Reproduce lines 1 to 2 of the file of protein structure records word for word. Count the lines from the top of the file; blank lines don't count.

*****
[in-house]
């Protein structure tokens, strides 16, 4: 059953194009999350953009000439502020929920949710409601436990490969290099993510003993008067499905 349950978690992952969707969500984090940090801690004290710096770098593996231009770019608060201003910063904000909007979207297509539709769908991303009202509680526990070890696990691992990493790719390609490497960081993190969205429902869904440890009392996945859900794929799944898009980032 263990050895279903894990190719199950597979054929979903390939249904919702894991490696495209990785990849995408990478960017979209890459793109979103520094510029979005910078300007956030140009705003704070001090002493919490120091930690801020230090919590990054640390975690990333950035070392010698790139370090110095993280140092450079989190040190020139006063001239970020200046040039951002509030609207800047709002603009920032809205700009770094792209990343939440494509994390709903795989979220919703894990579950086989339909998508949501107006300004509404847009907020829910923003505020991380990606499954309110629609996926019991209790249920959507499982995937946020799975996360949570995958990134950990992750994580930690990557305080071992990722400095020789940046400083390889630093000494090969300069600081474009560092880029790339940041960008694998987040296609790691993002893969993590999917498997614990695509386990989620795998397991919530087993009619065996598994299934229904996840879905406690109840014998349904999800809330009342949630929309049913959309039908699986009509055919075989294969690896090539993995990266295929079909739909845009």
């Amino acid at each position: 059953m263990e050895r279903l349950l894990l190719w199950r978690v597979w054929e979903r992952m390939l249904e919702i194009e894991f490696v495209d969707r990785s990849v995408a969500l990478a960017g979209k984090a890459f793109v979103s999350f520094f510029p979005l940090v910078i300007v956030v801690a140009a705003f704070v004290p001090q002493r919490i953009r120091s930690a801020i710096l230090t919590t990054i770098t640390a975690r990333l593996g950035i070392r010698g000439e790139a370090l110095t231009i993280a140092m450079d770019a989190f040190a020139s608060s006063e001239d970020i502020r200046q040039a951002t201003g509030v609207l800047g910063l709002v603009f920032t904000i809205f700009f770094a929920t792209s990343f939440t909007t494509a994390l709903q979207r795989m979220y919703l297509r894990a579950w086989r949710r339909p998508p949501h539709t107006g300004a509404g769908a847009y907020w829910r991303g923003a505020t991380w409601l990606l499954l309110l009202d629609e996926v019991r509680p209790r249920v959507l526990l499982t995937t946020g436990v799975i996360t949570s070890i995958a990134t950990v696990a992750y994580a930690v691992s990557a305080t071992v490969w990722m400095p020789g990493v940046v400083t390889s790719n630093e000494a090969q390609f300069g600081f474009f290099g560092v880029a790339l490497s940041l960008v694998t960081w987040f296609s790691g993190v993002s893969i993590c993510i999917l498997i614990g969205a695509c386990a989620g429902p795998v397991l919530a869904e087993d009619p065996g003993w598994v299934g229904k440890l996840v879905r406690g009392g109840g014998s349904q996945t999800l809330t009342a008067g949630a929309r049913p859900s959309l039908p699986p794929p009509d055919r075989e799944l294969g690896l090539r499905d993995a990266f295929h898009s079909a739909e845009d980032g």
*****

[in-house]
């Protein structure tokens, strides 16, 4: 059953194009999350953009000439502020929920949710409601436990490969290099993510003993008067499905 349950978690992952969707969500984090940090801690004290710096770098593996231009770019608060201003910063904000909007979207297509539709769908991303009202509680526990070890696990691992990493790719390609490497960081993190969205429902869904440890009392996945859900794929799944898009980032 263990050895279903894990190719199950597979054929979903390939249904919702894991490696495209990785990849995408990478960017979209890459793109979103520094510029979005910078300007956030140009705003704070001090002493919490120091930690801020230090919590990054640390975690990333950035070392010698790139370090110095993280140092450079989190040190020139006063001239970020200046040039951002509030609207800047709002603009920032809205700009770094792209990343939440494509994390709903795989979220919703894990579950086989339909998508949501107006300004509404847009907020829910923003505020991380990606499954309110629609996926019991209790249920959507499982995937946020799975996360949570995958990134950990992750994580930690990557305080071992990722400095020789940046400083390889630093000494090969300069600081474009560092880029790339940041960008694998987040296609790691993002893969993590999917498997614990695509386990989620795998397991919530087993009619065996598994299934229904996840879905406690109840014998349904999800809330009342949630929309049913959309039908699986009509055919075989294969690896090539993995990266295929079909739909845009």